Of the 28 European Union member states, which one has the largest population living outside the country?
Answer: the United Kingdom
Immigrants vs. expats
While the U.K. votes to approve the Brexit and leave the E.U. to stop the inflow of foreign immigrants, the fact that 4.9 million of its own citizens are living in other countries goes unmentioned.
For that matter, when was the last time you even heard the term “immigrant” used in connection with U.K. citizens, or citizens of any developed western country? Instead, we call them “expats,” a word which carries very different connotations, but means basically the same thing. Here is how Wikipedia defines them (immigrant, expatriate).
An immigrant is a person who moves to another country.
An expatriate (often shortened to expat) is a person temporarily or permanently residing, as an immigrant, in a country other than that of their citizenship.
In theory, the meanings are essentially the same (by some definitions immigrant includes only permanent residents). But in practice, there is almost no overlap.
I spent a few years working in London, along with several other Americans, some of whom are still there. And never did I think of myself as an immigrant or hear any of my fellow expats described as immigrants. Likewise, immigration may be the single most discussed topic in this year’s U.S. presidential election, but not once have I heard Mexican farm workers living in the U.S. (permanent or temporary) described as expats.
What’s the difference?
In their common usage, an immigrant is someone from a poor country who moves to a rich country looking for a better life. An expat is someone from a rich country who goes to work abroad.
The fact that we have two different terms, one for people from rich countries and one for people from poor countries, is just one clear illustration of how silly our way of talking about immigration is here in the West.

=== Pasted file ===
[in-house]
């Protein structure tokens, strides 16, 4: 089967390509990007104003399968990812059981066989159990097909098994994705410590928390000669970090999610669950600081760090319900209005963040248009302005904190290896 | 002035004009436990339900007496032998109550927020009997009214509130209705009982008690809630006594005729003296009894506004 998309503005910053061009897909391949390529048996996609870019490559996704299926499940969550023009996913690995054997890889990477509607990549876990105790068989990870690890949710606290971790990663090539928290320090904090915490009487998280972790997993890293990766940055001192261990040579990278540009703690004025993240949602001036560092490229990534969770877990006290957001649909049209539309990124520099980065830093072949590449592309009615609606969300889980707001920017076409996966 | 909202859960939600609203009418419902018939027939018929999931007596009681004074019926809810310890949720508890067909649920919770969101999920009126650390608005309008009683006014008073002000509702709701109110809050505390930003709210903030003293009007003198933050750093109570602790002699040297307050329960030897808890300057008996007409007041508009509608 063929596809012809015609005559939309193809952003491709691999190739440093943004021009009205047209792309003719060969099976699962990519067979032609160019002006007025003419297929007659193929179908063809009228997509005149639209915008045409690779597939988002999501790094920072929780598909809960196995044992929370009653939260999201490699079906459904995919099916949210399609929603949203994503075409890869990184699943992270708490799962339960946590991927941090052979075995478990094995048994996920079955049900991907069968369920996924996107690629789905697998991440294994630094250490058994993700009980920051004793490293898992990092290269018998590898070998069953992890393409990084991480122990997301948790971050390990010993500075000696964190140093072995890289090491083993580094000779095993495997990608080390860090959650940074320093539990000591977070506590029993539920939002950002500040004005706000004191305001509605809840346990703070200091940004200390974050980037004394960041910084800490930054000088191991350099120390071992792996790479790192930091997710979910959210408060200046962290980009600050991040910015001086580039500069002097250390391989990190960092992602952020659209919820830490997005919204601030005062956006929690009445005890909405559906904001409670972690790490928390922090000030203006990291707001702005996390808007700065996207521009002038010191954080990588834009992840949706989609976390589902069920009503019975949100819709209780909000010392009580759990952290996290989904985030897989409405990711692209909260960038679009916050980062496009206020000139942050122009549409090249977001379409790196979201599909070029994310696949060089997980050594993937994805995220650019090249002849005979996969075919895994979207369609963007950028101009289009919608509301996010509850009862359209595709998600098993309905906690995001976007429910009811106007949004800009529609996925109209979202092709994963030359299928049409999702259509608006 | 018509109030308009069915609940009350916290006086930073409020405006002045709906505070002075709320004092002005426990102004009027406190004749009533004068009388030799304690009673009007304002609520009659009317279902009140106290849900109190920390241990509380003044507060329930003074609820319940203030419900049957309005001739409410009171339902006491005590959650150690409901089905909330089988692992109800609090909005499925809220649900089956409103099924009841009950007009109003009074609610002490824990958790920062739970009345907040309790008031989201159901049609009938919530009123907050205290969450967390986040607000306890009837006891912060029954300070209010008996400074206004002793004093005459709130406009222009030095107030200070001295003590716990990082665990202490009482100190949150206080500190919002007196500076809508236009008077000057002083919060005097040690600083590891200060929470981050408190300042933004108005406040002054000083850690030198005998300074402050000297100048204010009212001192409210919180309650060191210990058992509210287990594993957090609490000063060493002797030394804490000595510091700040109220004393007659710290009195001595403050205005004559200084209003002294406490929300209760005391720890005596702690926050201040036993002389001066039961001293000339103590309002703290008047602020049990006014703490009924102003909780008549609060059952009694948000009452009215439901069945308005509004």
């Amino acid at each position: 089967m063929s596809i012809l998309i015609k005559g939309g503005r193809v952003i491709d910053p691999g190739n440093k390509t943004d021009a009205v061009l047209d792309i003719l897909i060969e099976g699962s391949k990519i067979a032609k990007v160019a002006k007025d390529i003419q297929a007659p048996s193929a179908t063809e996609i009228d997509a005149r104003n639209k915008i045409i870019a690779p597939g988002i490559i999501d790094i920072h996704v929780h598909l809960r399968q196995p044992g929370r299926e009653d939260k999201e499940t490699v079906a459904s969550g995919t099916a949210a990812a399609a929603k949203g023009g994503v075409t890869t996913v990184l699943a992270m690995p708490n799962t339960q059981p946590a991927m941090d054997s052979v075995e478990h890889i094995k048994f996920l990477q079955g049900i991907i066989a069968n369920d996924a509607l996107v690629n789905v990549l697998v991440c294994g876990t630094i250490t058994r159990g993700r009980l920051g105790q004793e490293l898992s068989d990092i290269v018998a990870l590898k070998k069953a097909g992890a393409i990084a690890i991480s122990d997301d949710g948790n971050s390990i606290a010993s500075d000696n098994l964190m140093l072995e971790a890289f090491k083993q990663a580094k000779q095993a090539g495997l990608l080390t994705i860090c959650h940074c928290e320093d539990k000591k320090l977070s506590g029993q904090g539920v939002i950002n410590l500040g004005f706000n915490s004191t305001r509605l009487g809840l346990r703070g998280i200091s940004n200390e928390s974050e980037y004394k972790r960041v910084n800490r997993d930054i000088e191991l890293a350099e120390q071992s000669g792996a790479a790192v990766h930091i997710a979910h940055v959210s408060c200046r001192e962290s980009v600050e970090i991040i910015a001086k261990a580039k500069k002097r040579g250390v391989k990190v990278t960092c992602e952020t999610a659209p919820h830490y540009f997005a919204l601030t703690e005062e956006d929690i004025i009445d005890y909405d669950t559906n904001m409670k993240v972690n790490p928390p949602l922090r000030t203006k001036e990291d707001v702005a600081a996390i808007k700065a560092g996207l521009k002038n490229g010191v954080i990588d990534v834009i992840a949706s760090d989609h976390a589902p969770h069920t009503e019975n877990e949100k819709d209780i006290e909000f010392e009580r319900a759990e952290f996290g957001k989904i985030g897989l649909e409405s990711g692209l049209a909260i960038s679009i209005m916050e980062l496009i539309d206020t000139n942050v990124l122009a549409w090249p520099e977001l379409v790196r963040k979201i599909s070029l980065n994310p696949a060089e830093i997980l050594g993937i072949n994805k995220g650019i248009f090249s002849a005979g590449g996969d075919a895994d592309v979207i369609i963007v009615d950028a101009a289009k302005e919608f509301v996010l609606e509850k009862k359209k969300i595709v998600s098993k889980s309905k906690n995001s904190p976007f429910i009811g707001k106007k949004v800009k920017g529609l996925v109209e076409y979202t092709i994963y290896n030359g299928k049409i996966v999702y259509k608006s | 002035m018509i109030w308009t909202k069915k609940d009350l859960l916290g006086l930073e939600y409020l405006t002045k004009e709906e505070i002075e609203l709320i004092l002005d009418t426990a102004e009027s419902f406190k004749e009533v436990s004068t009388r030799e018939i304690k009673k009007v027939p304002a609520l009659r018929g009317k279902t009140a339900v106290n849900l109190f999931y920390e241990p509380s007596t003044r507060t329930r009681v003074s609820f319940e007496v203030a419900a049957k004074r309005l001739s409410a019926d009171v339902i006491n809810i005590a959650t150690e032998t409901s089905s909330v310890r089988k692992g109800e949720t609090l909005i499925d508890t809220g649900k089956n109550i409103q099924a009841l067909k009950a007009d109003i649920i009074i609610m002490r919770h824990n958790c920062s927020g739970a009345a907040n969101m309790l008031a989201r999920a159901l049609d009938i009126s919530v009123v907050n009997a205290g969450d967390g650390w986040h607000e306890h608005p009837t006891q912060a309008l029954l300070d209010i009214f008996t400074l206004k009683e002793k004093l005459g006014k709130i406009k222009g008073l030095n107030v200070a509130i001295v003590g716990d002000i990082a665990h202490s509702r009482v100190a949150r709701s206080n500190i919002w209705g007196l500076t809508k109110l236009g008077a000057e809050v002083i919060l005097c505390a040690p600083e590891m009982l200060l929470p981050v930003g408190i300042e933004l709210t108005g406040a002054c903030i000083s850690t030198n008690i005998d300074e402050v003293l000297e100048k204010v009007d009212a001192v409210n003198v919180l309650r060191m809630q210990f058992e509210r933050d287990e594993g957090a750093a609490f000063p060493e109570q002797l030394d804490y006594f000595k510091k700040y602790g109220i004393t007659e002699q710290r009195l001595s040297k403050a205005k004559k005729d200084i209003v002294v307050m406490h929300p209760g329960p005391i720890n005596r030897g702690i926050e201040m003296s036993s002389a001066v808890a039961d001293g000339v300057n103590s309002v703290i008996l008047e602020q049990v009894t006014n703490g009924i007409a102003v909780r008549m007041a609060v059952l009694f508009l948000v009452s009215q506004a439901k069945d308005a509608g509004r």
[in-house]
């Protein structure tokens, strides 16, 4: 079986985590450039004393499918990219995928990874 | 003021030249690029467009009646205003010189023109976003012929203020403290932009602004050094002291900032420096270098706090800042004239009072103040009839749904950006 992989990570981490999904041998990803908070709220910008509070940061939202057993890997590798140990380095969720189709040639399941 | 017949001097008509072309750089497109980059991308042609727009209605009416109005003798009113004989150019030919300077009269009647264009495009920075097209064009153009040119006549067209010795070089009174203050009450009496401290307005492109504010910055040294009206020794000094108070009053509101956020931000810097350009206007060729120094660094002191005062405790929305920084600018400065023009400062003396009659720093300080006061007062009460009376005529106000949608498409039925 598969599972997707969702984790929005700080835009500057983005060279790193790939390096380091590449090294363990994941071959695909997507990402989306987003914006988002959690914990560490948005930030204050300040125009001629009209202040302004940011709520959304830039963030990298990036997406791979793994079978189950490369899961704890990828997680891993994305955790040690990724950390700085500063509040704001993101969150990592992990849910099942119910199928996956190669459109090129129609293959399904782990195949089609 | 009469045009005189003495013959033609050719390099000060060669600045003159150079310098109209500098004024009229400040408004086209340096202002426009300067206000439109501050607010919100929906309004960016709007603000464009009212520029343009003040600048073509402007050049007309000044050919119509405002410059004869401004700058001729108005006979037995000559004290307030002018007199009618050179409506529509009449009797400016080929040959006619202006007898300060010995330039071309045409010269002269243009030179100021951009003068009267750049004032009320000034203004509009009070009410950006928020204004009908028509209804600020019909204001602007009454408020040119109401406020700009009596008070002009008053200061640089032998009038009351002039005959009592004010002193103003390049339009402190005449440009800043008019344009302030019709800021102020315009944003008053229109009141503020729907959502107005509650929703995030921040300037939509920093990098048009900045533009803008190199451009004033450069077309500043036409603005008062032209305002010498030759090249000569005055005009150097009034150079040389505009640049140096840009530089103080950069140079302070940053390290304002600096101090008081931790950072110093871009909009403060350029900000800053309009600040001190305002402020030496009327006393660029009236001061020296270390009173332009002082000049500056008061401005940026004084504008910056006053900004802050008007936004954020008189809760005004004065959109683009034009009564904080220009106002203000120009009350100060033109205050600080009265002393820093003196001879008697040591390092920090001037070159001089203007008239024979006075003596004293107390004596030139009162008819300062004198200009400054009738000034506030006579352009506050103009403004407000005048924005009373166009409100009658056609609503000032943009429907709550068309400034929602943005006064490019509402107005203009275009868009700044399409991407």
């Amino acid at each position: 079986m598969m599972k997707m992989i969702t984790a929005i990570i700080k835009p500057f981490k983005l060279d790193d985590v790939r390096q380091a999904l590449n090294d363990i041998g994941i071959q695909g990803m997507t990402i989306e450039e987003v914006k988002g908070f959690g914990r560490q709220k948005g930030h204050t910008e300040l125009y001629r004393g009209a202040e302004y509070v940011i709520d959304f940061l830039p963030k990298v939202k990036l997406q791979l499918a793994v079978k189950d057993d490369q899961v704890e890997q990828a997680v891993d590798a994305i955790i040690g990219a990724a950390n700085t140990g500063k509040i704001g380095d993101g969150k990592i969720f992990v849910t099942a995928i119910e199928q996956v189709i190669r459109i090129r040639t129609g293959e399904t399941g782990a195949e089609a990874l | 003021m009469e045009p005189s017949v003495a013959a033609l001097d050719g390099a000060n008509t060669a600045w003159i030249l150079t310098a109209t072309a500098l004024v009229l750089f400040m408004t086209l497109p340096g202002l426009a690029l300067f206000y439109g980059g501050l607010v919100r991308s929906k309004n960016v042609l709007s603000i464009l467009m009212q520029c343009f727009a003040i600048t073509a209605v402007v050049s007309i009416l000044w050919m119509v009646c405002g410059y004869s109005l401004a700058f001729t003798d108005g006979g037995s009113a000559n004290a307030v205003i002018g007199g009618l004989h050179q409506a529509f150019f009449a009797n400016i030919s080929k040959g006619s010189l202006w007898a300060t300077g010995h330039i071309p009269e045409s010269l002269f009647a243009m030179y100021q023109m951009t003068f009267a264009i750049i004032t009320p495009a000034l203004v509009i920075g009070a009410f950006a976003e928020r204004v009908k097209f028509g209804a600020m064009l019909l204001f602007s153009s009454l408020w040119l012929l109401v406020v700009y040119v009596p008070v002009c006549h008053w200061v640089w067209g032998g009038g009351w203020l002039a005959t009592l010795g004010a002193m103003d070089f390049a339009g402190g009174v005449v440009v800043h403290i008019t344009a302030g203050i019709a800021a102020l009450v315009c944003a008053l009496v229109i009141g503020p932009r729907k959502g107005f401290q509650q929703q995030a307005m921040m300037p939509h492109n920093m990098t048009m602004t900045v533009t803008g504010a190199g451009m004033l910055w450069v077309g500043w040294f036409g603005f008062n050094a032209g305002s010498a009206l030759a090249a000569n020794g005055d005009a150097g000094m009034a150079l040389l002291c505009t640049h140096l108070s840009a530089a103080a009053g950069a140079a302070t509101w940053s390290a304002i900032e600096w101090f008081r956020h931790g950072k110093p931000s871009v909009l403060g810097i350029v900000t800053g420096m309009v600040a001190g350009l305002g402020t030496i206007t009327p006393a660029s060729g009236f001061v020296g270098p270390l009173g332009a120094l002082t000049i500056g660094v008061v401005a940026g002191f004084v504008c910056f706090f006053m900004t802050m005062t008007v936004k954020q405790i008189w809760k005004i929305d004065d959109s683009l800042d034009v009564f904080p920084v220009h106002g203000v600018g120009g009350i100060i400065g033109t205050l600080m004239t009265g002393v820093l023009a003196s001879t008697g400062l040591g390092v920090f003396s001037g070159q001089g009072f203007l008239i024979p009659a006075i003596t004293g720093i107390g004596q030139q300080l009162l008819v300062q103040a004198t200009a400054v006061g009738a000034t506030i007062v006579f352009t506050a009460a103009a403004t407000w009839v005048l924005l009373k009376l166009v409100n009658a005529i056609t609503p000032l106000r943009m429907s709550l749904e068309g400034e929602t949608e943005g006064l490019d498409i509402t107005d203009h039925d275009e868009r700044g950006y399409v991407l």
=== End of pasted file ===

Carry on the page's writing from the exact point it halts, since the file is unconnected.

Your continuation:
Where are the facts?
As discussed in a previous post, public opinion about immigration has become a deciding factor in some of the most important geopolitical events in the world.
Views on immigration have shaped the world’s response to the refugee crisis, our policies on the war on terror, and this year’s U.S. presidential race. Yet, the basic facts about immigration almost never come up at all in the debate.
How well do we know the basic facts about immigration? Here’s what a study by IPSOS has to say.
“How many immigrants are there?”
For such a fundamental question, developed countries around the world are terribly misinformed. Many believe the number to be several times higher than reality.
“How big is the Muslim population?”
One of the major concerns around immigration is the risk of terrorism by Islamic extremists. How well do countries know the size of their Muslim populations?
At the low end, Germans believe their Muslim population to be 3.2x bigger than it actually is. At the high end, Hungarians overstate their Muslim population by 70x!
What these numbers mean
A few months ago I posted another “perceptions-vs-reality” graphic (Support for ISIS in the Muslim World), which some people misunderstood to be an argument for a particular political view. So in this case, I want to make sure I don’t send any wrong messages about what my point in all this is.
Do these numbers mean the U.K. is wrong to leave the E.U.?
No. Personally, I really don’t know whether the U.K. made the right decision or not. And maybe people’s views would be the same regardless of anything mentioned here.
What these numbers do highlight is the silly way we talk about immigration here in the West.
If “too many immigrants” is going to be our reason for making important decisions (and who knows, maybe it should be), “how many immigrants are there?” is a question we should be able to answer. And before taking measures to stop immigration, we should be brave enough to acknowledge we also have countrymen who live abroad as immigrants and benefit from the immigration policies of other countries.
If you would like to go through the data yourself, you can find it on the get the data page.
Update: In response to some of the comments/requests received on this post, I put together another series of maps that go into some more detail. See how the EU countries stack up in foreign-living citizens per capita, immigrant population, and view an interactive map showing each of their migration inflows and outflows with the rest of the world.
I'm fascinated by data visualization and the ways that data is transforming our understanding of the world. I spend a lot of time with my face buried in Excel, and when I find something interesting I write about it here and as a contributor for the Huffington Post.
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